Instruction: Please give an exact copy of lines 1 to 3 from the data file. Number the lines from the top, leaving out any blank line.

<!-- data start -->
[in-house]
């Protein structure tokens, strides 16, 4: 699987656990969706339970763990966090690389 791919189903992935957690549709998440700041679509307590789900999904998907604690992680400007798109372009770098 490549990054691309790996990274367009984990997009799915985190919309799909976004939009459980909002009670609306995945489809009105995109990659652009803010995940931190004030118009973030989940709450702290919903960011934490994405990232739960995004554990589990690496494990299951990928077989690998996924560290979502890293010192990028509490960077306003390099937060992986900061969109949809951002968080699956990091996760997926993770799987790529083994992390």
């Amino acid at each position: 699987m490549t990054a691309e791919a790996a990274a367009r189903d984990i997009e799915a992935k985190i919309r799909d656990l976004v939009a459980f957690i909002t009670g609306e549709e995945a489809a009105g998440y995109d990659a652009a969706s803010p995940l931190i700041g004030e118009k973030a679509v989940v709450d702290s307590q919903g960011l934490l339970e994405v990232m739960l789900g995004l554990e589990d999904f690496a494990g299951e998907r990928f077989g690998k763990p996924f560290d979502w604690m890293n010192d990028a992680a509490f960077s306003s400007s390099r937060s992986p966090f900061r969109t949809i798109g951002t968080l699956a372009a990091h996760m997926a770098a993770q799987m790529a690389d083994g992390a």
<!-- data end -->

[in-house]
């Protein structure tokens, strides 16, 4: 699987656990969706339970763990966090690389 791919189903992935957690549709998440700041679509307590789900999904998907604690992680400007798109372009770098 490549990054691309790996990274367009984990997009799915985190919309799909976004939009459980909002009670609306995945489809009105995109990659652009803010995940931190004030118009973030989940709450702290919903960011934490994405990232739960995004554990589990690496494990299951990928077989690998996924560290979502890293010192990028509490960077306003390099937060992986900061969109949809951002968080699956990091996760997926993770799987790529083994992390």
């Amino acid at each position: 699987m490549t990054a691309e791919a790996a990274a367009r189903d984990i997009e799915a992935k985190i919309r799909d656990l976004v939009a459980f957690i909002t009670g609306e549709e995945a489809a009105g998440y995109d990659a652009a969706s803010p995940l931190i700041g004030e118009k973030a679509v989940v709450d702290s307590q919903g960011l934490l339970e994405v990232m739960l789900g995004l554990e589990d999904f690496a494990g299951e998907r990928f077989g690998k763990p996924f560290d979502w604690m890293n010192d990028a992680a509490f960077s306003s400007s390099r937060s992986p966090f900061r969109t949809i798109g951002t968080l699956a372009a990091h996760m997926a770098a993770q799987m790529a690389d083994g992390a």